Wednesday, October 9, 2013

New Fed Chief Janet Yellen - Of Brooklyn (Not the Manor) Born and Ready for Business (and Employment Growth)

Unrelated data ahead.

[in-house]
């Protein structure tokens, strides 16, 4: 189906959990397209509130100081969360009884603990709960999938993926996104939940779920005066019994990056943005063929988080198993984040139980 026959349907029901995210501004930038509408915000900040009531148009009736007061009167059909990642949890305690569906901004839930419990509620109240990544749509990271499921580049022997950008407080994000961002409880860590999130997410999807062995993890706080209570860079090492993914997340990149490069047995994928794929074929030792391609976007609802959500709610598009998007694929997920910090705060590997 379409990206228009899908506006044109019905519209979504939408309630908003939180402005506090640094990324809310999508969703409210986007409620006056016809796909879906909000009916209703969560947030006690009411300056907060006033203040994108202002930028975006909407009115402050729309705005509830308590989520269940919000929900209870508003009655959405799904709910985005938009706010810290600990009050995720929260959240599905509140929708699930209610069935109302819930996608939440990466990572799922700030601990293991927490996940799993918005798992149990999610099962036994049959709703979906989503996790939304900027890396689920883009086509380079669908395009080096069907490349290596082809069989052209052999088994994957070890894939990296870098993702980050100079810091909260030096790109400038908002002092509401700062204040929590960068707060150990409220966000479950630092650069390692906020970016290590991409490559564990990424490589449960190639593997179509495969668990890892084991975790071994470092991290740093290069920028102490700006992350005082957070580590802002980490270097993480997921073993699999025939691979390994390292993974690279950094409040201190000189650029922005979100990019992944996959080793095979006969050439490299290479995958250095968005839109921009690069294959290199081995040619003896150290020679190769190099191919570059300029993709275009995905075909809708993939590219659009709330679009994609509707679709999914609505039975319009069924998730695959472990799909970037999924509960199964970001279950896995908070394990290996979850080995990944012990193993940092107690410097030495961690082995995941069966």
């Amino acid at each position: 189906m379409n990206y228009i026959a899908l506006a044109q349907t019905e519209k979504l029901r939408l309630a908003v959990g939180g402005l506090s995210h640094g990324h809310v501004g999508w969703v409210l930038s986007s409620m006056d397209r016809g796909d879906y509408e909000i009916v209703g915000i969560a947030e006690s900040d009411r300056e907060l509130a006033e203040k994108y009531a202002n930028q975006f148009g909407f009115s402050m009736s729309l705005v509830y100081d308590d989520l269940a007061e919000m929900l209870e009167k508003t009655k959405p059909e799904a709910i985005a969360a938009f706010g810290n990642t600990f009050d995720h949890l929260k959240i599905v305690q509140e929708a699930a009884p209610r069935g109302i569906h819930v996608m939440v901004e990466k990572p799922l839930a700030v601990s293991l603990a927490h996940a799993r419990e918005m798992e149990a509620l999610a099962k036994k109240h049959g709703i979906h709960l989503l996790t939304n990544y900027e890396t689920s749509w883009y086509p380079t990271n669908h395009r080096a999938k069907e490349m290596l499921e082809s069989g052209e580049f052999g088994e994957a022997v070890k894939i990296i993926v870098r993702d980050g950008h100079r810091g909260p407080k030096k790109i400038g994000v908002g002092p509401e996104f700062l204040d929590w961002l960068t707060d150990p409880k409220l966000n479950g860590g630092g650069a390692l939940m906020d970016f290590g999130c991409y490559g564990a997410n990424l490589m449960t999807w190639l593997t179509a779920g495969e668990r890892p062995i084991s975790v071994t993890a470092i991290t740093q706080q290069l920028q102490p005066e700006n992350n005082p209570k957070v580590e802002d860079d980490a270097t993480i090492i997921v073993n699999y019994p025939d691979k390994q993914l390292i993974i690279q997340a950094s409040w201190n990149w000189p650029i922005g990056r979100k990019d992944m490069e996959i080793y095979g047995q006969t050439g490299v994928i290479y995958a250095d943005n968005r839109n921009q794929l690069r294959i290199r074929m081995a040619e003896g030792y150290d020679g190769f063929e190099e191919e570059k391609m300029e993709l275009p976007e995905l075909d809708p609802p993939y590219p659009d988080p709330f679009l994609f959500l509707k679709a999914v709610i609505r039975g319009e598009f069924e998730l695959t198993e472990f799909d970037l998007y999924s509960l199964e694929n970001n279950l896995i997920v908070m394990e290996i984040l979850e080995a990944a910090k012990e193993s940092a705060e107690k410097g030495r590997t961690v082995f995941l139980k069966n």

Now that Janet Yellen is in line for selection as the next Chairperson of the Federal Reserve, with Larry Summers seemingly off-stage in the shadows, it is interesting to first note, as reported by the Office of Councilman Vincent J. Gentile, that she is, first and foremost, a Brooklyn native: Councilman Gentile: “I commend President Obama on his selection of Dr. Janet Yellen to be the first woman to head the Federal Reserve in its 100-year history,” Councilman Vincent J. Gentile said. “She has played a major role in the Fed's efforts to keep interest rates near record lows to support the economy and will take over at a pivotal time for our country. And of course, most importantly, she is from Bay Ridge and a fellow Fort Hamilton High School alum – so we know she'll do a great job! We wish you the best of luck, Dr. Yellen, as you lead the American central bank and work to lift economic growth. Congratulations!” Of equal and further note to her NYC-borouvian pedigree, as Ambrose Evans-Pritchard in the Telegraph observed about Ms. Yellen: "No Fed chief in history has been better qualified. She is a glaring contrast to Alan Greenspan, a political speech writer for Richard Nixon, who never earned a real PhD (it was honorary) or penned an economic paper of depth. "She has pedigree. Her husband is Nobel laureate George Akerlof, the scourge of efficient markets theory. She co-authored "Market for Lemons", the paper that won the prize. "Currently vice-chairman of the Fed, she was a junior governor from 1994 to 1997 under Greenspan, and then president of the San Francisco Fed from 2004 to 2010. She was head of Bill Clinton’s Council of Economic Advisers from 1997 to 1999, when she handled the Asian crisis. You could hardly find a safer pair of hands. "Note that she confronted Greenspan head-on in 1996, pushing for pre-emptive rate rises to choke inflation and wean the economy of cheap credit. She was entirely right to do so. That was the moment when the Fed began to make a series of fatal errors, becoming addicted to ever lower real interest rates. Nobody called her a dove then. "She was on the other side a decade later during those crucial months before the subprime housing crash, quick to sense the danger of a chain reaction through the shadow banking system. Ben Bernanke and the FOMC majority scoffed at worries that the subprime debacle was the tip of an iceberg." ..."The Fed will be looser for longer. The FOMC will continue to print money until the US economy creates enough jobs to reignite wage pressures and inflation, regardless of asset bubbles, or collateral damage along the way." Read Evan-Pritchard's comments in full here And as Nobel Laureate Paul Krugman observed, it would be spite not to appoint Janet Yellen. "First, he says President Obama must now pick Janet Yellen — in his opinion, she is simply the best candidate: "... it’s really, really hard to see how Obama can justify not picking Janet Yellen at this point. Nobody else is as qualified; any other choice would look like spite." Here Read more:

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